Best Motion Picture, Drama

Mad Max: Fury Road
The Revenant

Best Director 

Todd Haynes, Carol
Alejandro Iñárritu, 
The Revenant

Tom McCarthy, Spotlight

, Mad Max: Fury Road
Ridley Scott, The

Best Actress in a Motion Picture, Drama

Cate Blanchett, Carol
Brie Larson, Room
Rooney Mara, Carol
Saoirse Ronan, Brooklyn
Alicia Vikander, The
Danish Girl

Best Actress in a Motion
Picture, Comedy 

Jennifer Lawrence, Joy
Melissa McCarthy, Spy

Amy Schumer, Trainwreck

Maggie Smith, Lady in a Van

Lily Tomlin, Grandma

Best Supporting Actress in a Motion Picture

Jane Fonda, Youth
Jennifer Jason Leigh, The Hateful
Helen Mirren, Trumbo
Alicia Vikander, 
Ex Machina

Kate Winslet, 
Steve Jobs

Best Actor in a Motion Picture, Drama

Bryan Cranston, Trumbo

, The Revenant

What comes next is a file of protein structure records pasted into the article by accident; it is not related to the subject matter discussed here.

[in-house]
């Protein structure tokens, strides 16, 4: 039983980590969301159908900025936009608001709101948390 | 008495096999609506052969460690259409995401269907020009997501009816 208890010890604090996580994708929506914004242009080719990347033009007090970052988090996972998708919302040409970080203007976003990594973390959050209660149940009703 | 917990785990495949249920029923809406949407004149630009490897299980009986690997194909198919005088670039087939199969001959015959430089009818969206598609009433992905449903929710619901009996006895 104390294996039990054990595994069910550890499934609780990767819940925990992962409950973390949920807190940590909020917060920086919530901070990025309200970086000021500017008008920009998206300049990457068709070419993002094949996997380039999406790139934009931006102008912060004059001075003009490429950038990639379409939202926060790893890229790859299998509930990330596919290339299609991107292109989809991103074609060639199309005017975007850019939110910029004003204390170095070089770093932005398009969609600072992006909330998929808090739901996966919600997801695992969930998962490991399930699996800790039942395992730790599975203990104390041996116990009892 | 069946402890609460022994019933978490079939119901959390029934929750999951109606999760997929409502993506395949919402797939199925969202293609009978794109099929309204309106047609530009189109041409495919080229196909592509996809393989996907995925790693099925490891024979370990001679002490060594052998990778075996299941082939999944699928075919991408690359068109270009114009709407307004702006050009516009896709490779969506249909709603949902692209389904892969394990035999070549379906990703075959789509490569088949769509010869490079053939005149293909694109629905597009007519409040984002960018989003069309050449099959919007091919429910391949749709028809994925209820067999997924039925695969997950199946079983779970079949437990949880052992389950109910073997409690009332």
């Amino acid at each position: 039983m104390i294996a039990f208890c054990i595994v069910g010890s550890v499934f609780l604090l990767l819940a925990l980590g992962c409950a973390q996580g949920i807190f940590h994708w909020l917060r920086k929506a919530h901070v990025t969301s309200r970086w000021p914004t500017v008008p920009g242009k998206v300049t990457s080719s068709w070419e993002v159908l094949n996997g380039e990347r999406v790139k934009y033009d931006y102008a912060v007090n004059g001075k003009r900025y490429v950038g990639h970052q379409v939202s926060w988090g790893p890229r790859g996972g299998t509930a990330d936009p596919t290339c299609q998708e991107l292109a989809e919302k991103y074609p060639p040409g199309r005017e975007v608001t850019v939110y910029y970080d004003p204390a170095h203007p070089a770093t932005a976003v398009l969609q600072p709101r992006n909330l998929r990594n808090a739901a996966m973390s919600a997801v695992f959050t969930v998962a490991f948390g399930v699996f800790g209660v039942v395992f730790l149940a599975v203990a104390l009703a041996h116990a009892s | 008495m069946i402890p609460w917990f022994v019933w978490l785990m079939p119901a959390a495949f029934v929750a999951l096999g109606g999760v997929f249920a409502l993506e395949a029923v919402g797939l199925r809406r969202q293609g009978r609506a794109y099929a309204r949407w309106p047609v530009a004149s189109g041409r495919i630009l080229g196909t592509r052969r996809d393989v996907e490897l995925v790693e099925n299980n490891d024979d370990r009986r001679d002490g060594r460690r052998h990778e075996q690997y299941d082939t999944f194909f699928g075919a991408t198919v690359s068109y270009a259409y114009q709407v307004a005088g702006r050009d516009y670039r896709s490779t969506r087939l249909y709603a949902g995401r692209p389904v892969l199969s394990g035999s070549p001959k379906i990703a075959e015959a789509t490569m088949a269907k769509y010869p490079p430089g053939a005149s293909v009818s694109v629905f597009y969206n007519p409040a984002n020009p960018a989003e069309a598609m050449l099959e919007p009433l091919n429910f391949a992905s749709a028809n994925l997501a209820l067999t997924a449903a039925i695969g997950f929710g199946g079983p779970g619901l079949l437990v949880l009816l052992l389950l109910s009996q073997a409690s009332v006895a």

Michael Fassbender, Steve

Eddie Redmayne, The Danish Girl

Will Smith,

Best Actor in a Motion Picture, Musical or Comedy

Christian Bale, The Big Short
Steve Carell, The Big
Matt Damon, The Martian
Al Pacino, Danny

Mark Ruffalo, Infinitely Polar Bear

Best Supporting Actor in a Motion Picture

Paul Dano, Love Mercy
Idris Elba, 
of No Nation

Mark Rylance, 
of Spies

Michael Shannon, 99 Homes
Sylvester Stallone, Creed

Best Screenplay – Motion Picture

Emma Donoghue, Room
Tom McCarthy, Josh Singer,
Charles Randolph, Adam McKay, The Big Short
Aaron Sorkin, Steve Jobs
Quentin Tarantino, The Hateful

Best Animated Feature Film


Good Dinosaur

Inside Out

The Peanuts
Shaun a Sheep a Movie

Best Original Song  

Love Me Like You Do, 50 Shades of Grey
One Kind of Love,
Love and Mercy
See You Again, Furious 7
Simple Song No. 3,
Writing’s on a Wall, Spectre